“Of all the shrubs that flower in spring, rhododendrons—especially azaleas—provide some of the most brilliant displays and can thrive in a variety of conditions,” says Martha. Kevin agrees: “I used to think of them as filler flowers, but they’re at their best when they’re the center of attention. They add a little spark and fizz to denser arrangements of flowers, like peonies.”

Poppies

“Poppies have wide single or double cups, with very thin petals that can be fringed, feathered, or splotched. Their palette includes all shades of white, purple, pink, and red, as well as glowing hues, like my favorite, a dark-orange Oriental poppy. The annual varieties often seed themselves the following year, and the perennials, if well-tended, can be expected to live a good, long life.”—Martha

“This arrangement celebrates the flower’s deeper, darker, more textured nature. I grouped boldpurple ‘Lauren’s Grape’ and ‘Black Swan’ on one side, and lighter lavender ‘Sugar Plum’ and pink ‘French Flounce’ on the other, with a rich-red focal point of ‘Drama Queen’. I finished the look with sprigs of smoke-bush leaves and blooms.”—Kevin

Expert Advice

For successive flowering, sow seeds repeatedly from early spring well into late summer. Or, if you’re in a mild climate, begin sowing in fall for early-spring germination.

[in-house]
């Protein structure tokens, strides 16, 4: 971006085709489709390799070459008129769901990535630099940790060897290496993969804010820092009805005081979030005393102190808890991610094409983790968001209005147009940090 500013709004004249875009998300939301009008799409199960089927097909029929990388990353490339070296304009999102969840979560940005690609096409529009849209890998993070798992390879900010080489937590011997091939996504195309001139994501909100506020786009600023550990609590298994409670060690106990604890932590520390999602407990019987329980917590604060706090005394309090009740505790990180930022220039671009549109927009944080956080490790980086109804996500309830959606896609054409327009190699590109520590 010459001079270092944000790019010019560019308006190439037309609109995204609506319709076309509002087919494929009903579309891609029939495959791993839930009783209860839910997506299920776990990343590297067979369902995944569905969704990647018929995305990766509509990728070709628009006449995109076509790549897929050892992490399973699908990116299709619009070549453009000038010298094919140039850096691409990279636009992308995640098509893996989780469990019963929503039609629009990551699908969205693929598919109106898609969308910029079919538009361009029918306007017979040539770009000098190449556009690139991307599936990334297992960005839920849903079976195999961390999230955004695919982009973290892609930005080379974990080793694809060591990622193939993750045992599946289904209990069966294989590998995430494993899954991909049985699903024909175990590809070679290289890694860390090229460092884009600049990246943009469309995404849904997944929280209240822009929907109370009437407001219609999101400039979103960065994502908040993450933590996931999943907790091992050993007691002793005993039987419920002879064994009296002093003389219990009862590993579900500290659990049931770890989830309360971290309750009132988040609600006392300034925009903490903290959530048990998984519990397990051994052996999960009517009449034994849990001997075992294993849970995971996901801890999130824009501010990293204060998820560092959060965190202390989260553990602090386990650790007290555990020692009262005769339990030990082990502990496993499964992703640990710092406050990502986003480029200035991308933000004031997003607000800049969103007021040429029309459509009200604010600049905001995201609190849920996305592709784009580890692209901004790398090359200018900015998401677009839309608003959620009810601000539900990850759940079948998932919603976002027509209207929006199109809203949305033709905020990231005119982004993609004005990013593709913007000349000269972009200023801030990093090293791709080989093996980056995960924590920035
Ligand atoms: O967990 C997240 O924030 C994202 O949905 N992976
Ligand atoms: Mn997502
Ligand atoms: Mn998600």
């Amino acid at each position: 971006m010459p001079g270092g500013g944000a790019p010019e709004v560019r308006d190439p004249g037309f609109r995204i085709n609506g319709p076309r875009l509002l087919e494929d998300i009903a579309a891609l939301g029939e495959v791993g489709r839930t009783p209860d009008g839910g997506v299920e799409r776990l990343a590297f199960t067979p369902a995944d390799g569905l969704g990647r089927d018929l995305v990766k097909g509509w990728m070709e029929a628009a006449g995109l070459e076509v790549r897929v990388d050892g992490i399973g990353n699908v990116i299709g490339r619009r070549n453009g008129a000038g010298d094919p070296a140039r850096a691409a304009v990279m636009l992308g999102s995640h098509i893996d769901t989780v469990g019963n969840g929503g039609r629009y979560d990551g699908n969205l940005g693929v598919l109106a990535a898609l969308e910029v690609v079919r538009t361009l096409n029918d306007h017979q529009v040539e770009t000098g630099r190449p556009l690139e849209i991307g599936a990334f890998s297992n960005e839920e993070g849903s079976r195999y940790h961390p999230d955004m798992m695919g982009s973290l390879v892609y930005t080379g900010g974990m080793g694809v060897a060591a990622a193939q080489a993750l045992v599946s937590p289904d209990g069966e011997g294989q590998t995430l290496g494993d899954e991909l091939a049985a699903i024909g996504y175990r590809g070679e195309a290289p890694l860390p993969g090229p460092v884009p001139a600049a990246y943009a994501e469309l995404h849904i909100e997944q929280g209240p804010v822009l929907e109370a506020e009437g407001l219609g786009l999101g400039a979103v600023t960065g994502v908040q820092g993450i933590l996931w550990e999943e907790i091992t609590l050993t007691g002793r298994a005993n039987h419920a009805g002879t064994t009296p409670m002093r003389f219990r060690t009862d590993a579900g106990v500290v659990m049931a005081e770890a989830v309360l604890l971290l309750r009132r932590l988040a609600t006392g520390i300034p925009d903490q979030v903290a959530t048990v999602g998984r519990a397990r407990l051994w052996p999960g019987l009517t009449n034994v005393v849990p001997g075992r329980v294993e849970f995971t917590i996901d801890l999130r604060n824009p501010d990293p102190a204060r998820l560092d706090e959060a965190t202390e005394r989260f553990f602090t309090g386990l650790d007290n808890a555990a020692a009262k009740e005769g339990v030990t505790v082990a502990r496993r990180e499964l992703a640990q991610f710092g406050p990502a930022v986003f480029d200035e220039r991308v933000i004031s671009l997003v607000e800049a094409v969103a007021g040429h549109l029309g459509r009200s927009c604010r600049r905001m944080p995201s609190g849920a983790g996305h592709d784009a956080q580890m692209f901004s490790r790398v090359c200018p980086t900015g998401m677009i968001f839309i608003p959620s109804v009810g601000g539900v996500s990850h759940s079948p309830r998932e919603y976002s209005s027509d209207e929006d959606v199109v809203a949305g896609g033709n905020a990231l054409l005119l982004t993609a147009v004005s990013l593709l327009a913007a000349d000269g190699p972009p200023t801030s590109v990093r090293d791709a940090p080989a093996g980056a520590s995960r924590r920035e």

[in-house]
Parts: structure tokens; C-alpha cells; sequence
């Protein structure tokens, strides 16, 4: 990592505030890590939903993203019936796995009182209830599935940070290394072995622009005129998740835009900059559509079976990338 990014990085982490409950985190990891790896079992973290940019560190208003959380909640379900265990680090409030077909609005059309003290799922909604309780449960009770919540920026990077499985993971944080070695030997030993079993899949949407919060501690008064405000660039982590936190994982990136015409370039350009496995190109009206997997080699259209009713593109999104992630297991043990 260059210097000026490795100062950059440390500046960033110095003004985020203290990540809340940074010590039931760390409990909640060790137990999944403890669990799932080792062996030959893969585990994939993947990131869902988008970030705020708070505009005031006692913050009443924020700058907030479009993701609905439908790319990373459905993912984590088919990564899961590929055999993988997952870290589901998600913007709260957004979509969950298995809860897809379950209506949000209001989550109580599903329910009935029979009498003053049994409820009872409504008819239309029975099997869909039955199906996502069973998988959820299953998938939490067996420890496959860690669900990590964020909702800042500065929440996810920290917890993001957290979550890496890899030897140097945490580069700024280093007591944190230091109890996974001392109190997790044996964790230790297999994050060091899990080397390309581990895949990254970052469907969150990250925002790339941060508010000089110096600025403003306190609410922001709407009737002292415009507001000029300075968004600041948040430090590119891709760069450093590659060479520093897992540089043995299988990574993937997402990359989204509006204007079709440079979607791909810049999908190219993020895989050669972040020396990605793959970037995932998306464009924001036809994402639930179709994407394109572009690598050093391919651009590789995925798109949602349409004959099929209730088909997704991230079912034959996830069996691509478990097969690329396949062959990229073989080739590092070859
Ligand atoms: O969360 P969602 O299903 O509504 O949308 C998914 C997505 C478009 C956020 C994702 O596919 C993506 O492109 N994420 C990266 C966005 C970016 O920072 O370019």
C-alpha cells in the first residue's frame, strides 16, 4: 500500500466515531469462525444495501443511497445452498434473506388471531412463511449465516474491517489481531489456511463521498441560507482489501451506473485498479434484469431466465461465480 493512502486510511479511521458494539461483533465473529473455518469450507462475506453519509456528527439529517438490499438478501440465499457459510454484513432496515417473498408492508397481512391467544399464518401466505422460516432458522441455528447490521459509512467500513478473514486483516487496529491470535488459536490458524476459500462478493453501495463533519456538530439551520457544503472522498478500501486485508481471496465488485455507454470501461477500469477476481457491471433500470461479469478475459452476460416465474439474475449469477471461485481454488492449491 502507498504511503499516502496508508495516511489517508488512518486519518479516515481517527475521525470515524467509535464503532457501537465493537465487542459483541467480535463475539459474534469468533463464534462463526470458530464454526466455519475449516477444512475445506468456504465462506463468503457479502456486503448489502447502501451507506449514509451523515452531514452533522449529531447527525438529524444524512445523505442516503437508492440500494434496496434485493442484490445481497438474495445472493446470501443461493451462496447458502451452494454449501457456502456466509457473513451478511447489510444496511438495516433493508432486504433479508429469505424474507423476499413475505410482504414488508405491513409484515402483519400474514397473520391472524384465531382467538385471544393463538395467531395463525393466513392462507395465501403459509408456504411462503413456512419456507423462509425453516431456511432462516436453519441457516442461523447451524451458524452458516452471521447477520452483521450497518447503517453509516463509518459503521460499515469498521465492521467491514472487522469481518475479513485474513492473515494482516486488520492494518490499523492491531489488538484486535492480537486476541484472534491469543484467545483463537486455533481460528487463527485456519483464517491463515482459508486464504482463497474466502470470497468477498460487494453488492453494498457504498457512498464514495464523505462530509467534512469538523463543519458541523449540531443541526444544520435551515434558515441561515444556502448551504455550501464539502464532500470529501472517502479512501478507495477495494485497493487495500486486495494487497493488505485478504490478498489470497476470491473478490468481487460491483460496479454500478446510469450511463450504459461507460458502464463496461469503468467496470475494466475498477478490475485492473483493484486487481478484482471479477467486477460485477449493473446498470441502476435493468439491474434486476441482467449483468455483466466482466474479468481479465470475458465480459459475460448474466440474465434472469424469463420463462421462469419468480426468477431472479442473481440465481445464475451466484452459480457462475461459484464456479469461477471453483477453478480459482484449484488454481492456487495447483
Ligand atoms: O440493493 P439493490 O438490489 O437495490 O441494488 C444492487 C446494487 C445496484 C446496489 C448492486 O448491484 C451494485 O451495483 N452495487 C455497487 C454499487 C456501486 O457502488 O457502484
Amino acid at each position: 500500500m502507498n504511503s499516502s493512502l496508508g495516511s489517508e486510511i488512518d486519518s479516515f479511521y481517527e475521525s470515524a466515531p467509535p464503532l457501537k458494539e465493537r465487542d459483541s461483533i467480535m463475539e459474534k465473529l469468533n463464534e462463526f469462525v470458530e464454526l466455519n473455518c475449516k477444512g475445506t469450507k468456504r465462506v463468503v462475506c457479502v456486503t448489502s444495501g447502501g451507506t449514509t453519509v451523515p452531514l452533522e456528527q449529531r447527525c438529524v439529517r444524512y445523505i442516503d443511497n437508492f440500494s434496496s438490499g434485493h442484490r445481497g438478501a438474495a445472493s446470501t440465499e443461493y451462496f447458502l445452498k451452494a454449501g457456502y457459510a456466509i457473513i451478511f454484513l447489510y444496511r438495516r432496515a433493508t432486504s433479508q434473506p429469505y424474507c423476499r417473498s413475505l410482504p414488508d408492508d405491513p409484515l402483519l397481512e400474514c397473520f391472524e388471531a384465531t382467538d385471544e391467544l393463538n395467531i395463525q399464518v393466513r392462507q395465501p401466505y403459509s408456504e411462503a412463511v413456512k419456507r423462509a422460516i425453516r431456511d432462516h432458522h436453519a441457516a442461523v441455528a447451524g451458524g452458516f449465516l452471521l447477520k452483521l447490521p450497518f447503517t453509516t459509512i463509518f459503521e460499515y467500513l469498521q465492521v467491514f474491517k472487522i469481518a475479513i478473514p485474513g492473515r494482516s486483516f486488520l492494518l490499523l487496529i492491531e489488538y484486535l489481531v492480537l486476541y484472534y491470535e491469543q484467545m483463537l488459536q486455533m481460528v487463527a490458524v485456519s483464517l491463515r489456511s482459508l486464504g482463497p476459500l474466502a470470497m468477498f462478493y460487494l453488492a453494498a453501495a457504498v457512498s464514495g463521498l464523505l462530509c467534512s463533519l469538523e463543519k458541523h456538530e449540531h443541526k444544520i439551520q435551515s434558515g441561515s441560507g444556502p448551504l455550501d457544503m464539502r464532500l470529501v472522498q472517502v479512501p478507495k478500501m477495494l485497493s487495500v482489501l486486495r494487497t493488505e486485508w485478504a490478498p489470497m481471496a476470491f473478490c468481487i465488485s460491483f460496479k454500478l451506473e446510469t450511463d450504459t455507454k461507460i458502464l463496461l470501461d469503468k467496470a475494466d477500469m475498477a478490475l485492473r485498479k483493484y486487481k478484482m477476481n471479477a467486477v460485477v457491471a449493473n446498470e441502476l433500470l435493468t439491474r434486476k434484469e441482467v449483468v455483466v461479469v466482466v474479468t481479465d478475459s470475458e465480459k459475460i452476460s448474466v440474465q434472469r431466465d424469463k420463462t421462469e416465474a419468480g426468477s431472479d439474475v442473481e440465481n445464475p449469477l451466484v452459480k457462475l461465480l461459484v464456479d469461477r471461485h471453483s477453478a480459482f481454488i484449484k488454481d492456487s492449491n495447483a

Lilacs

Punctuate a lush display of lilacs with a large and shapely leaf, like this Astilboides tabularis. It adds asymmetry and dimension. Placing the earthenware pot on a pedestal of wood offers even more.

Alliums

“Alliums, or ornamental onions, are one of nature’s eccentric beauties. These unusual, spherical, starry flowers on long, skinny stems can add striking bursts of color and texture to any garden or arrangement. I also love the look of the dry flowers in the fall, so we often leave them in the garden until they begin to deteriorate.”—Martha

“I staggered the heights of these ‘Mount Everest’ stems to give this display a free-form look and to keep the blooms from canceling one another out. Foliage, like these Rodgersia aesculifolia leaves, softens the bouquet and draws the eye to areas that would otherwise be left bare.”—Kevin

Expert Advice

When growing alliums in the garden, don’t remove the leaves after they flower— no matter how unsightly they are—until they have completely browned. They supply energy to the bulbs for next year’s crop.

Sunflowers

“These flowers demonstrate a particularly robust character, and that is why I like to plant many along sunny fences and toward the backs of large gardens. Not only are they perfect for cutting, but when left in the garden, they can ripen into food for wild birds. Many sunflowers are annuals, but they often leave seeds, which can grow the following year into healthy plants.”—Martha

“It’s hard to imagine this vintage Albany slip-glaze pitcher holding anything but sunflowers. I left a few leaves on the stems of this mixed bouquet grown at Skylands, in Maine, to provide welcome touches of bright green.”—Kevin

Expert Advice

Sunflowers bloom even more profusely when regularly deadheaded. Martha attaches some of the cut and dried sunflower heads to garden fences for the birds to eat.